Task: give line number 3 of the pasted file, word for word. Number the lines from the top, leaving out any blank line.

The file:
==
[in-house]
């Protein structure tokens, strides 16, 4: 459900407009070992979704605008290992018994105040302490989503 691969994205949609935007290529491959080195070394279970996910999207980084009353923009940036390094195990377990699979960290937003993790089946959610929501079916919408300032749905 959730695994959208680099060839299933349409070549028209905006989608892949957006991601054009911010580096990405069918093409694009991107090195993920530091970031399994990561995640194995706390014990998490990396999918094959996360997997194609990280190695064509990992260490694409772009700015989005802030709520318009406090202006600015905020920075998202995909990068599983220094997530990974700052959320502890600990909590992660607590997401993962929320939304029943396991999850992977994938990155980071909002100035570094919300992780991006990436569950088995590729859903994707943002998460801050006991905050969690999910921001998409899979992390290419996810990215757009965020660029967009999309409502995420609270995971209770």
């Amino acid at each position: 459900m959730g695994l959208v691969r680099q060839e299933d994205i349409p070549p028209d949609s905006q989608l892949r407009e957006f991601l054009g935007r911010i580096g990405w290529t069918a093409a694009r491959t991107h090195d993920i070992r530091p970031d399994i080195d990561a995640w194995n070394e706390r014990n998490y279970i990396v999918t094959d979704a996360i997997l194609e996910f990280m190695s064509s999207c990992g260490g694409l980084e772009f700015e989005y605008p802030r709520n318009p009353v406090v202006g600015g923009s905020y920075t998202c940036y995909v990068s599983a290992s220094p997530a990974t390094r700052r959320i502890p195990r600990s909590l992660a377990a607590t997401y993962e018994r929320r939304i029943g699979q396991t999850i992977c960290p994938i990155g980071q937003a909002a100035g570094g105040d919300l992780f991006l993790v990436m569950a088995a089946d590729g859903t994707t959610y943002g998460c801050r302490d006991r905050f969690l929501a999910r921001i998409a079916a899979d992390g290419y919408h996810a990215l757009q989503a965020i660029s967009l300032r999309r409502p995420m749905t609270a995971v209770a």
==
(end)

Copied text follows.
């Amino acid at each position: 459900m959730g695994l959208v691969r680099q060839e299933d994205i349409p070549p028209d949609s905006q989608l892949r407009e957006f991601l054009g935007r911010i580096g990405w290529t069918a093409a694009r491959t991107h090195d993920i070992r530091p970031d399994i080195d990561a995640w194995n070394e706390r014990n998490y279970i990396v999918t094959d979704a996360i997997l194609e996910f990280m190695s064509s999207c990992g260490g694409l980084e772009f700015e989005y605008p802030r709520n318009p009353v406090v202006g600015g923009s905020y920075t998202c940036y995909v990068s599983a290992s220094p997530a990974t390094r700052r959320i502890p195990r600990s909590l992660a377990a607590t997401y993962e018994r929320r939304i029943g699979q396991t999850i992977c960290p994938i990155g980071q937003a909002a100035g570094g105040d919300l992780f991006l993790v990436m569950a088995a089946d590729g859903t994707t959610y943002g998460c801050r302490d006991r905050f969690l929501a999910r921001i998409a079916a899979d992390g290419y919408h996810a990215l757009q989503a965020i660029s967009l300032r999309r409502p995420m749905t609270a995971v209770a």